The District Coast Guard Officer of each District was directed to investigate the possible applications of shore based RADAR to the particular problems of his District. Consideration was given to the need of air sea rescue to provide warning of potential or real distress, to determine the assistance to possible control of shipping in and around harbors and the use of RADAR as a supplementary aid for coastal lookout as well as in checking the positions of navigational or any other applications which would increase the efficiency of Coast Guard functions. Results of these investigations by the District Coast Guard Officers were submitted to Headquarters in order that no phase of RADAR application was overlooked in overall study.

The end of the war found the District not only operating 14 RACON Stations, but a new electronic aid, LORAN, with stations at Cape Blanco, Oregon, Point Grenville, Washington and Spring Island in Vancouver, B.C. A Monitor Station for LORAN had been set up at Yaquina Head, Oregon. Installation and supervision of LORAN was controlled entirely by Headquarters. However, on survey trips to determine sites for the various stations, representative of the District Coast Guard Officer, 13th Naval District, had been present. The original installations at the aforementioned stations were temporary, in that they were mobile units, contracts having been let to private industry for the construction of permanent stations. The aids to Navigation Office distributed 1500 temporary LORAN navigation charts covering the coast from Cape Blanco to Spring Island to Army, Navy and Canadian Air Stations, as well as innumerable warships. These two stations were the "Slaves" with the "Master Station" located at Point Grenville, Washington. Headquarters Detachment "G", which was in supervision of the District LORAN Units, operated with headquarters at Newport, Oregon. All stations operated on a 2H4 rate. Favorable reports were received from mariners who had picked up the pulse from the mobile units at great distances at sea.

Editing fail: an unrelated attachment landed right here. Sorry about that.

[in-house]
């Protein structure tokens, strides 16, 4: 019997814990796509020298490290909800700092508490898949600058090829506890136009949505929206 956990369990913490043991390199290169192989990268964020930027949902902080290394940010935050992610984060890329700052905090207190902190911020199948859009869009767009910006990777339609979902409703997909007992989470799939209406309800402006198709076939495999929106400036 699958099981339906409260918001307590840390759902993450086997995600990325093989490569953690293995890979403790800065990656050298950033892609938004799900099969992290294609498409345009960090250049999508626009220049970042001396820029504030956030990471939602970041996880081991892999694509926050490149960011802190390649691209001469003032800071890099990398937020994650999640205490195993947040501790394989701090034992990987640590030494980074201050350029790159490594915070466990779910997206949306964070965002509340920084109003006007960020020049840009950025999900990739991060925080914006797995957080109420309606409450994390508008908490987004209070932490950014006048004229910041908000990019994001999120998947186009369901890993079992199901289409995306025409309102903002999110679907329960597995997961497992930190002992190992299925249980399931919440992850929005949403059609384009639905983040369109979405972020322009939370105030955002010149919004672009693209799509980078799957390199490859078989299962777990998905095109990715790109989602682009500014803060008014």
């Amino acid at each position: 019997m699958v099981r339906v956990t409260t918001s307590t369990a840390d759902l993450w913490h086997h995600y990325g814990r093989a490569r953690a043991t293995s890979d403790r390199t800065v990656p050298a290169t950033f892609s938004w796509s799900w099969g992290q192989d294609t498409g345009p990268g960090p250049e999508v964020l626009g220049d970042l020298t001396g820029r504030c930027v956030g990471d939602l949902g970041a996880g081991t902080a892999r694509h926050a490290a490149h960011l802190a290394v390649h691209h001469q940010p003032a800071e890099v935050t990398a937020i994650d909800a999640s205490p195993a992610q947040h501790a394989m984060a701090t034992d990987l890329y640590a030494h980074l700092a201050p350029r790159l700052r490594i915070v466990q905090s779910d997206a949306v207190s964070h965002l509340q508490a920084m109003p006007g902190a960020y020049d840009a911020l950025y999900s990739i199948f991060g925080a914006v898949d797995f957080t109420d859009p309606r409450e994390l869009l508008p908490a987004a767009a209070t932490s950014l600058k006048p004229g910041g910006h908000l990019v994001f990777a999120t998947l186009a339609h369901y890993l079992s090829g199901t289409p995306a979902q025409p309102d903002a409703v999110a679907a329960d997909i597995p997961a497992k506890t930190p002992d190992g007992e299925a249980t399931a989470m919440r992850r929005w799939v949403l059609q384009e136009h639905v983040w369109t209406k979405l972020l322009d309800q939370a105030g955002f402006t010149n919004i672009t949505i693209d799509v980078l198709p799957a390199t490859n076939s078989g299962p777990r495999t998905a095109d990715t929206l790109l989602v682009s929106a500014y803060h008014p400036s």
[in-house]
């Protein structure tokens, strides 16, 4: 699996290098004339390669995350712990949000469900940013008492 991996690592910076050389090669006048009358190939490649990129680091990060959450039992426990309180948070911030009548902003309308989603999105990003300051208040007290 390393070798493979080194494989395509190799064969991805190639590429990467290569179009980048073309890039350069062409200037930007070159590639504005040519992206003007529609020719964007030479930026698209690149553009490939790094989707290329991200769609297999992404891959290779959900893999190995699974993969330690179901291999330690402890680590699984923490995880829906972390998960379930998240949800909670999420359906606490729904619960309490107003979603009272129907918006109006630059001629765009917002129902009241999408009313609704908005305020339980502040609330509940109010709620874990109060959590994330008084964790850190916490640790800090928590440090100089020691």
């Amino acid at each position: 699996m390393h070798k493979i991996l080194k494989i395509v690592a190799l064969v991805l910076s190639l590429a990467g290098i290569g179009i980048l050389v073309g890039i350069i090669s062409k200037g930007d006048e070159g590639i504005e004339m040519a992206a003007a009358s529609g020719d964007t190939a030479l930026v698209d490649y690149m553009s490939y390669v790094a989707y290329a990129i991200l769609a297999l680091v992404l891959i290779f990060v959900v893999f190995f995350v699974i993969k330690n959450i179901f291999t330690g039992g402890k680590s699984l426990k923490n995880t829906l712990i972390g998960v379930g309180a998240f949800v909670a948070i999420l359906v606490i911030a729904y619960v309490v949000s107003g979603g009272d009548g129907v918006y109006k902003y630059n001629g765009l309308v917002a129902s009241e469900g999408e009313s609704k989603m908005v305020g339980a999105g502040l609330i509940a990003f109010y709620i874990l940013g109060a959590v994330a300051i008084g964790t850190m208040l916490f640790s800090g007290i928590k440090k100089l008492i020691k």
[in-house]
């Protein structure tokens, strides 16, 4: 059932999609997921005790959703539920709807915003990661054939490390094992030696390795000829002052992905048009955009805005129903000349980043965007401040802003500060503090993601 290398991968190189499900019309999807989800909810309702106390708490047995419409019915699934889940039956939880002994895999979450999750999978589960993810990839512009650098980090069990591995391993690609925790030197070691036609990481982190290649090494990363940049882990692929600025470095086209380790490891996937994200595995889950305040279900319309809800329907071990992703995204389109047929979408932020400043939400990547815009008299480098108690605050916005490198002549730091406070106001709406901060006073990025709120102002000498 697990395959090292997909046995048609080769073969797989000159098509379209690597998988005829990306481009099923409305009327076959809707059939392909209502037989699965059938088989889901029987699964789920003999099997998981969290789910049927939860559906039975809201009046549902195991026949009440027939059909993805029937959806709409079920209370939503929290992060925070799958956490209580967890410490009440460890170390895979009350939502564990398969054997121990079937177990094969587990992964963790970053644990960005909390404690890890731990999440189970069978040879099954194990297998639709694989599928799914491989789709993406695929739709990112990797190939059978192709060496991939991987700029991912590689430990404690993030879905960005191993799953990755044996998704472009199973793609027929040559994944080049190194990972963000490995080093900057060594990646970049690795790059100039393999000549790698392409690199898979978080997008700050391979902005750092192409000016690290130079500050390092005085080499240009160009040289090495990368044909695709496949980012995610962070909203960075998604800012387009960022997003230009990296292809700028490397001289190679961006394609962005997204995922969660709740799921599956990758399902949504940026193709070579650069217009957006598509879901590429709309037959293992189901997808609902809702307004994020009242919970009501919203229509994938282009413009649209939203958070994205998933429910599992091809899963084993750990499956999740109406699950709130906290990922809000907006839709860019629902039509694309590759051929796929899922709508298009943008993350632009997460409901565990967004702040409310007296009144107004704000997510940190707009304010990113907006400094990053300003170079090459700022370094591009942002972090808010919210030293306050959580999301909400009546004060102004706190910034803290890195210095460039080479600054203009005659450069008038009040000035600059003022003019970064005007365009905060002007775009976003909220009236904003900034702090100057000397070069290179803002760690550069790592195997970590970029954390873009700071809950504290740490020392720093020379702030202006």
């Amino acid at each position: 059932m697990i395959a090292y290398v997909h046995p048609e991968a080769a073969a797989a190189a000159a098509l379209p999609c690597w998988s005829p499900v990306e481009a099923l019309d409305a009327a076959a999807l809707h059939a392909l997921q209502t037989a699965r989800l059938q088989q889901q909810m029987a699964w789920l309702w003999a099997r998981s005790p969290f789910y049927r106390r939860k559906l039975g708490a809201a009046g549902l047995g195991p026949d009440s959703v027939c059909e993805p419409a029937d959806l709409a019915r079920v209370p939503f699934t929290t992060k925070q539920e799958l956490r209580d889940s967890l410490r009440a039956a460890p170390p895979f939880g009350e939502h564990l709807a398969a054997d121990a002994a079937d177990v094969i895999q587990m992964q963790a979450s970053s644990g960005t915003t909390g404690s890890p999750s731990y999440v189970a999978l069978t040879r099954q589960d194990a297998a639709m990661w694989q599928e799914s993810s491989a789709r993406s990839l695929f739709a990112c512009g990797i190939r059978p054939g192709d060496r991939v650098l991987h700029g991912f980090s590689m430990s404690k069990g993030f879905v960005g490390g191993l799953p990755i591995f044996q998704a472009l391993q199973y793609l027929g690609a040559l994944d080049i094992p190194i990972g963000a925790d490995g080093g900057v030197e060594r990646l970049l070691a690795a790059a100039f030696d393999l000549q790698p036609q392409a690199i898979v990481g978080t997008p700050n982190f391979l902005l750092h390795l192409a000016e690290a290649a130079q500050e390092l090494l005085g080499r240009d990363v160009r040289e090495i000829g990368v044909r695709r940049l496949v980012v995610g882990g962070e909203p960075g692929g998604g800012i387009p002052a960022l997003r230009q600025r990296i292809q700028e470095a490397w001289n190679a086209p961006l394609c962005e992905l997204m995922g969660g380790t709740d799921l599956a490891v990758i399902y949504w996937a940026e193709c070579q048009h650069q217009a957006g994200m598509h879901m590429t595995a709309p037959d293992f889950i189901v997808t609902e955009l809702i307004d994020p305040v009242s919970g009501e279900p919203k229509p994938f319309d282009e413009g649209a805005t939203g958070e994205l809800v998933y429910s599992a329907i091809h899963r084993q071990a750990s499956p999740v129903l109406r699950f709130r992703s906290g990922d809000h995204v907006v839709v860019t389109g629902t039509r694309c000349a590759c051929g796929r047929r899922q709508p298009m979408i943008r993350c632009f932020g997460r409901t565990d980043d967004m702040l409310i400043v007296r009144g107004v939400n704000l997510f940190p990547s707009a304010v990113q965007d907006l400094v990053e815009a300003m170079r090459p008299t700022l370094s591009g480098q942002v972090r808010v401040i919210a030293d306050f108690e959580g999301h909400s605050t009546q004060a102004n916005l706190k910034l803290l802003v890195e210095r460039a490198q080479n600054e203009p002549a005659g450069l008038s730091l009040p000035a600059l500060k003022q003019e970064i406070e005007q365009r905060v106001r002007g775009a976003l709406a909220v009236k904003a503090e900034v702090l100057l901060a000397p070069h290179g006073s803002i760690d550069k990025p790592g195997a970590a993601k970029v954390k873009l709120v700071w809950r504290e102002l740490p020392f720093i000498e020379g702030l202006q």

Last edit over 2 years ago by JohnnaMiller
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Indirectly, the Aids to Navigation Section figured in installation of the LORAN on Spring Island off the coast of British Vancouver. Equipment to be moved to the Island from Seattle included trucks, jeeps, weapon carriers, Quonset Huts, materials and equipment for clearing land as well as supplies for 34 men to be stationed there during temporary service. The only ship available in the District for the transporting of these supplies and men, was the tender BASSWOOD. The BASSWOOD made several voyages to transfer equipment until the tender was assigned to the South Pacific, (see tenders), and an Army Freight Ship was sent as relief. The completion of Spring Island as a LORAN Station added another link in the LORAN system covering the West Coast from Mexico through Alaska.

In addition to its previous peace time function, the Aids to Navigation Section, had expanded to include in its duties the 14 RACON Stations maintenance and operation as well as three LORAN Stations together with their monitor Station. The assistance rendered by LORAN, for distances at sea to 1400 miles, was a far cry from the guiding light of the early LIGHTSHIP NO. 50 whose oil lantern set out a gleam a scant 10 miles. And, in addition, not only the sea but the air became safe as LORAN Helped pilots fix their positions with pin-point accuracy. The Coast Guard had made the air, as well as the Sea, safer for navigation.